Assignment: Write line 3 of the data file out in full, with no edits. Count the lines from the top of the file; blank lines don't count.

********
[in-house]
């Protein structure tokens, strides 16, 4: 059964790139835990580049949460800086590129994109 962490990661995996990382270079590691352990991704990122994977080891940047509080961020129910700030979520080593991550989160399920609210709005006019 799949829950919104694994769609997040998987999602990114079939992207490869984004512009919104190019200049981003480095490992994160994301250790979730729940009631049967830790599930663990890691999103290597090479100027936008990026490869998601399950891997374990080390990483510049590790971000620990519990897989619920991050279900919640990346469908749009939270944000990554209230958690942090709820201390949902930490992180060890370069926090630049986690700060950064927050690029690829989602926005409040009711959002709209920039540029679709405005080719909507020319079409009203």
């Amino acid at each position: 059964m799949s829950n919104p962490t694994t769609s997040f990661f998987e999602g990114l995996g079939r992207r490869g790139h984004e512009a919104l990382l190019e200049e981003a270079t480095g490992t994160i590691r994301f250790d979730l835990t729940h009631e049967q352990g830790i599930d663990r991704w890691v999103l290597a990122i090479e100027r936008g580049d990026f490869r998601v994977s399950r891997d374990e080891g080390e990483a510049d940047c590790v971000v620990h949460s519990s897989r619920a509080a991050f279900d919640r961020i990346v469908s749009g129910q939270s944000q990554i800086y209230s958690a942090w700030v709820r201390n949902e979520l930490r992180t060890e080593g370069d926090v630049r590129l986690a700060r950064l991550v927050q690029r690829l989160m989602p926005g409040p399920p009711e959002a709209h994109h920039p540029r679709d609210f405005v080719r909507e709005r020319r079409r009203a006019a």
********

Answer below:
């Amino acid at each position: 059964m799949s829950n919104p962490t694994t769609s997040f990661f998987e999602g990114l995996g079939r992207r490869g790139h984004e512009a919104l990382l190019e200049e981003a270079t480095g490992t994160i590691r994301f250790d979730l835990t729940h009631e049967q352990g830790i599930d663990r991704w890691v999103l290597a990122i090479e100027r936008g580049d990026f490869r998601v994977s399950r891997d374990e080891g080390e990483a510049d940047c590790v971000v620990h949460s519990s897989r619920a509080a991050f279900d919640r961020i990346v469908s749009g129910q939270s944000q990554i800086y209230s958690a942090w700030v709820r201390n949902e979520l930490r992180t060890e080593g370069d926090v630049r590129l986690a700060r950064l991550v927050q690029r690829l989160m989602p926005g409040p399920p009711e959002a709209h994109h920039p540029r679709d609210f405005v080719r909507e709005r020319r079409r009203a006019a």